According to marketing week (2012) the impact on the brand’s name is not expected to be a long term one; adding that there is a reason why such brands do so much and work so had to have fans is so that when something like this happens are more likely to ignore or forgive it.
According to the quote in the question Tench & Yeomans (2009) say that ‘there are key ingredients in handling any crisis and they are: knowledge, preparation, calmness, control and communication. These will help an organisation secure the best possible outcome from a crisis’.
According to the reporters from BBC (2012) Starbucks admitted that there were taken by surprise by the level of hostility and emotions surrounding the tax issue. Starbucks knew well in advance that one day this issue might come out in press and they had to be more prepared when responding to the public. Mr Engskov came out during the first stages of the crisis announcing to the public that the company had issues being profitable in this country; and that they are now taking more actions in paying taxes although the company had been paying what was required by law. Through him the company was able to communicate efficiently with the public announcing the steps that they will be taking after the incident, weeks after the issue was raised.
Although the issue has gone from the headlines Starbucks should have still been communicating with the public trying to restore their reputation and gain their credibility back. They are a huge brand name in the coffee industry and should have been more prepared for such situations. Starbucks were not prepared at all for this situation according to a post in metro newspaper (2012) mentioning again that Starbucks PR was a fail. Reuter’s (2012) comments that the company accounts in Britain are confusing. They have been telling their own investors that they are profitable, even though they continue to report losses. this was either a miscommunication amongst them or they were clearly hiding the facts in fear of even more issues. In the same article there seems to be a second spokesperson acting on their behalf who said that they seek to be good taxpayers and to pay their fair share of taxes; the company doesn’t write this tax code; they are obligated to comply with it. And that’s exactly what they do. Showing that the company didn’t choose a certain person to act responsibly on their behalf; making it more difficult for them.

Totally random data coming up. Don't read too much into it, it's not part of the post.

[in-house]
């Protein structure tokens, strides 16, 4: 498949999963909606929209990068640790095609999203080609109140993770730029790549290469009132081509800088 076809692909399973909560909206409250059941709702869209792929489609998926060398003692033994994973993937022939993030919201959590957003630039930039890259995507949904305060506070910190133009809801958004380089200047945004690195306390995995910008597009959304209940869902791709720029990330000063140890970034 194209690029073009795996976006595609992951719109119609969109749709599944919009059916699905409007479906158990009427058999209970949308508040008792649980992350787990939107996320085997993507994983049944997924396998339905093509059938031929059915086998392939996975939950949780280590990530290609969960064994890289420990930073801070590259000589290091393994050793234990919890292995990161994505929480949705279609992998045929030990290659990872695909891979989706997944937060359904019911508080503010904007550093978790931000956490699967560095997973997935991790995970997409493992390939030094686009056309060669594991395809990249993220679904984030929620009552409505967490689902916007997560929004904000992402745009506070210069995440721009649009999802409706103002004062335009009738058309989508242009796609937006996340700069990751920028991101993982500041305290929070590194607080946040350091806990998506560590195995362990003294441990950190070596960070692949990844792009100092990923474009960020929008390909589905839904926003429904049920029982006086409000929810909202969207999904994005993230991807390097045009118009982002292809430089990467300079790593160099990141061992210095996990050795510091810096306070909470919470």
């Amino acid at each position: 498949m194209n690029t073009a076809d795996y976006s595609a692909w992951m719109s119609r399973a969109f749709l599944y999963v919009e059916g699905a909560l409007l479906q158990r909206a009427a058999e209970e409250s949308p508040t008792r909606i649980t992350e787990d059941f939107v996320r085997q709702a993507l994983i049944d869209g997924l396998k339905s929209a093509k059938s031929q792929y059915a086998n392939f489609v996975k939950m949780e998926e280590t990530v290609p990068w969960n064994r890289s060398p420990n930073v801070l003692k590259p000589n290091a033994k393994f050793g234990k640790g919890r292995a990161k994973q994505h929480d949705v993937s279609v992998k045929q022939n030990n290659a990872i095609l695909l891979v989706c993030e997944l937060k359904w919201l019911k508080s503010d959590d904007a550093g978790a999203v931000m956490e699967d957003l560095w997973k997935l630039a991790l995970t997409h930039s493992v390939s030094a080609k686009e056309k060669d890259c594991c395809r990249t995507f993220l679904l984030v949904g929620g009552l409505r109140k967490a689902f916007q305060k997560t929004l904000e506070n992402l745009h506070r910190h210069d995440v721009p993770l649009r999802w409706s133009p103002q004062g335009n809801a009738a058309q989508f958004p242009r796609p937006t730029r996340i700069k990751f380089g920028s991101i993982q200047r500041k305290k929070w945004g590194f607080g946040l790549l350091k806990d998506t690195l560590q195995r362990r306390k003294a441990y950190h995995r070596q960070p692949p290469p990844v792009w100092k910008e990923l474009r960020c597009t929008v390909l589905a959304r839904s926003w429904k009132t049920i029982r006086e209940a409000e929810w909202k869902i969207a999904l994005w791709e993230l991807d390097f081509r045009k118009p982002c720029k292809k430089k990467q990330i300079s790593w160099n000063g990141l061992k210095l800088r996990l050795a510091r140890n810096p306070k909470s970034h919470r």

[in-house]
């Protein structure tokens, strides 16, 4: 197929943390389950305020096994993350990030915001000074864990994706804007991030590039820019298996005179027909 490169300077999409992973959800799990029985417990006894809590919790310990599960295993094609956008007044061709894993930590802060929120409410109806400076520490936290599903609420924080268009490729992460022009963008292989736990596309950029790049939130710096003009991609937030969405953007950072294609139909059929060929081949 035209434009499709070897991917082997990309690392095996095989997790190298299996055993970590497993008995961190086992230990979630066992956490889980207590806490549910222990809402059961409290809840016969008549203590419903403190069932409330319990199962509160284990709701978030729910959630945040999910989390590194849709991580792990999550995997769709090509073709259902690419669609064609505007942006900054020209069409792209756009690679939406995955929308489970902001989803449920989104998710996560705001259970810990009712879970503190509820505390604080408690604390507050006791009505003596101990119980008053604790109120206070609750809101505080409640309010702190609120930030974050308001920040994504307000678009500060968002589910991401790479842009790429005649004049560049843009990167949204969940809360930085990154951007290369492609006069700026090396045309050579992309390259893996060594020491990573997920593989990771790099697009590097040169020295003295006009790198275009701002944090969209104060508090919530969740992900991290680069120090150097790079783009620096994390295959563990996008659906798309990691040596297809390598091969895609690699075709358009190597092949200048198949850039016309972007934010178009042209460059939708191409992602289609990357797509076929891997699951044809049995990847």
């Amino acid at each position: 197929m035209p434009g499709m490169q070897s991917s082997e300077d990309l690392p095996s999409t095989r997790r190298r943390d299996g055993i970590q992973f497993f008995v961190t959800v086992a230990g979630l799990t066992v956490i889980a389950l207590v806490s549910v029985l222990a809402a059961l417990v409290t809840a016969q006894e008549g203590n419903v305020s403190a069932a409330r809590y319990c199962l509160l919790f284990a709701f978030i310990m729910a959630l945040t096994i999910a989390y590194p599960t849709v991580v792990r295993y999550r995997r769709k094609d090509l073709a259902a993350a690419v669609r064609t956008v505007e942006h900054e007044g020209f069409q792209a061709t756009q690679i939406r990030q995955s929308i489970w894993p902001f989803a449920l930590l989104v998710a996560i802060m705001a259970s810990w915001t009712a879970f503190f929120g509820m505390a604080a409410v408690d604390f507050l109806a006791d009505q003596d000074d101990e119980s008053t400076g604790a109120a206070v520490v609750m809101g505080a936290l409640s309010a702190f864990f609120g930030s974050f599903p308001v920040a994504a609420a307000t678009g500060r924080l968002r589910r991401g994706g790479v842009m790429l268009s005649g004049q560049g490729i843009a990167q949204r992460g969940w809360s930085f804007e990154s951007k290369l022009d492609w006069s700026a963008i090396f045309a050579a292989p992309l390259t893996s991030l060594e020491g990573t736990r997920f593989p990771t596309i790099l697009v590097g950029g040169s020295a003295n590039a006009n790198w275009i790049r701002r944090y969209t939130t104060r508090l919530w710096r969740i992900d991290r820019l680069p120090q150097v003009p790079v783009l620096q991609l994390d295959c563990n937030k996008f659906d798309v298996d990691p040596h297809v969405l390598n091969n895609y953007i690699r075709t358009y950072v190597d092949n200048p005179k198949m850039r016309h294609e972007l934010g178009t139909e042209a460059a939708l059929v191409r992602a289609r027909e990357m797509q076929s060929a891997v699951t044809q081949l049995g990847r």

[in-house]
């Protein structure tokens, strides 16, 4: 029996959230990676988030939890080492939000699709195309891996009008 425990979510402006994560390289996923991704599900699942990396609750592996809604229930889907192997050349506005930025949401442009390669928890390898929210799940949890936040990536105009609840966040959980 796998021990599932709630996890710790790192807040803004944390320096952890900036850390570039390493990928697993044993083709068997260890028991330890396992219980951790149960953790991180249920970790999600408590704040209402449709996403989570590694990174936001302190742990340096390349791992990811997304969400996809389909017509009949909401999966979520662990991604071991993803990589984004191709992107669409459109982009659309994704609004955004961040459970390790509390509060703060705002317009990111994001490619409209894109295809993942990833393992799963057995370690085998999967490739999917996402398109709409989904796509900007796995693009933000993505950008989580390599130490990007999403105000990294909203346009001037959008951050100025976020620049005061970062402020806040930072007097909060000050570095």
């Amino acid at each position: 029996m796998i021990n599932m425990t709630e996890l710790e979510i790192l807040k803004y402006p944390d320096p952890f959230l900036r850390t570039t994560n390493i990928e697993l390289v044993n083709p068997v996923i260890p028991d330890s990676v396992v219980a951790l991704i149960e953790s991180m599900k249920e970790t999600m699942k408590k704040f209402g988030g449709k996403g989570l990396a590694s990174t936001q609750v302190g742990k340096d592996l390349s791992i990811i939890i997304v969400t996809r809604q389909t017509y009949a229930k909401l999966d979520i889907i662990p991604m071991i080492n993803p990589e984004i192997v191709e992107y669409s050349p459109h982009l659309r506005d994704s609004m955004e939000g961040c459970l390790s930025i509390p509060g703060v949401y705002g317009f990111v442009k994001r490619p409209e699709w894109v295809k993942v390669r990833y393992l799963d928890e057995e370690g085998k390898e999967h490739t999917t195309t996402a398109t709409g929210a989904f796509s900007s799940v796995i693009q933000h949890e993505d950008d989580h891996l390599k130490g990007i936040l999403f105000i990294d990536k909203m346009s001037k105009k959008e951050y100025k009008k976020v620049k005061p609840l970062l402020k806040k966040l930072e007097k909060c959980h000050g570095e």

Friedman and Miles (2006:154) before identifying the stakeholders for Starbucks mention that the firm has a reputation as being a stakeholder-focused firm. According to them Starbucks list their stakeholders as:
According to the ethics of Starbucks even if the employees have some kind of knowledge of any situation regarding the company; and they are asked to comment on any issues they need to appoint it to their managers (Starbucks, 2013)
Many news broadcasters say that the company has gone under fire after customers reached their boiling point in terms of anger after Starbucks attempted to write a blog justifying its tax expenditure in the UK. Yet, this move as mention from Huffpost Business (2012) has fallen on deaf ears, as numerous people starting posting under his open letter accusing him of dishonesty and of lying to their customers.
Starbucks states that after 2002 they have been paying premium prices to help farmers be more profitable and have a better living. They even build a farmer support centre in Costa Rica to provide training and technical support to ensure that there is high quality coffee production while remaining sustainable (Friedman & Miles, 2006). During the crisis this stakeholder group were not involved in the scandal.
For their suppliers, Starbucks determined that they must meet minimum standards and demonstrate best practice. Those who high-scoring is said to receive preferential buying status, higher prices and better contract terms. Even the bakery and dairy suppliers were encouraged in producing more sustainable products (Friedman & Miles, 2006). This is one of the stakeholder group’s not involved in the crisis.
community members – environmental groups – activists
UK uncut protestors who protested in more than 40 UK branches told metro (2012) its ”too little too latte”. Amongst other campaigners were the aid agencies that said that although the damage in the UK economy is big in other poorer countries is even bigger. The head researcher at Save The Children agreed by saying that in this country there have been cuts in benefits for some poorer people while knowing of the unpaid corporate tax is just not doing it (metro, 2012).